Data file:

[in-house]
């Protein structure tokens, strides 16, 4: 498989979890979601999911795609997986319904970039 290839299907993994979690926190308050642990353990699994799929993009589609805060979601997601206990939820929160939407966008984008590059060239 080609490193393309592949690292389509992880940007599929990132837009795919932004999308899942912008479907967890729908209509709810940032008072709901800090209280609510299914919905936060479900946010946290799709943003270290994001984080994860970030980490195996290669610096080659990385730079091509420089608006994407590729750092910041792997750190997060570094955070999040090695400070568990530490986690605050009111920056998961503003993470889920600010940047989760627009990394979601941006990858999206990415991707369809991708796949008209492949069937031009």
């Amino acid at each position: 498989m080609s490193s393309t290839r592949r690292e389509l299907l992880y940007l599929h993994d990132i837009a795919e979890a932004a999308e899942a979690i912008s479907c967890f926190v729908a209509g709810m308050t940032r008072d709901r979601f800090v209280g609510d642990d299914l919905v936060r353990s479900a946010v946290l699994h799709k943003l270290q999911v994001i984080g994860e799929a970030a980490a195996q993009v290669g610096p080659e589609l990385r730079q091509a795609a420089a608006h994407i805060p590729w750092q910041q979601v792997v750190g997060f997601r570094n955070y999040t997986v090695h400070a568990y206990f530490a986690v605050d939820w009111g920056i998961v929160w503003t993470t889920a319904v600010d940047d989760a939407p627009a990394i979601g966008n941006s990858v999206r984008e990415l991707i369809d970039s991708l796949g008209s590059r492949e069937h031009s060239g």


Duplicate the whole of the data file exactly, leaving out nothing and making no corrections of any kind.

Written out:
[in-house]
């Protein structure tokens, strides 16, 4: 498989979890979601999911795609997986319904970039 290839299907993994979690926190308050642990353990699994799929993009589609805060979601997601206990939820929160939407966008984008590059060239 080609490193393309592949690292389509992880940007599929990132837009795919932004999308899942912008479907967890729908209509709810940032008072709901800090209280609510299914919905936060479900946010946290799709943003270290994001984080994860970030980490195996290669610096080659990385730079091509420089608006994407590729750092910041792997750190997060570094955070999040090695400070568990530490986690605050009111920056998961503003993470889920600010940047989760627009990394979601941006990858999206990415991707369809991708796949008209492949069937031009």
């Amino acid at each position: 498989m080609s490193s393309t290839r592949r690292e389509l299907l992880y940007l599929h993994d990132i837009a795919e979890a932004a999308e899942a979690i912008s479907c967890f926190v729908a209509g709810m308050t940032r008072d709901r979601f800090v209280g609510d642990d299914l919905v936060r353990s479900a946010v946290l699994h799709k943003l270290q999911v994001i984080g994860e799929a970030a980490a195996q993009v290669g610096p080659e589609l990385r730079q091509a795609a420089a608006h994407i805060p590729w750092q910041q979601v792997v750190g997060f997601r570094n955070y999040t997986v090695h400070a568990y206990f530490a986690v605050d939820w009111g920056i998961v929160w503003t993470t889920a319904v600010d940047d989760a939407p627009a990394i979601g966008n941006s990858v999206r984008e990415l991707i369809d970039s991708l796949g008209s590059r492949e069937h031009s060239g």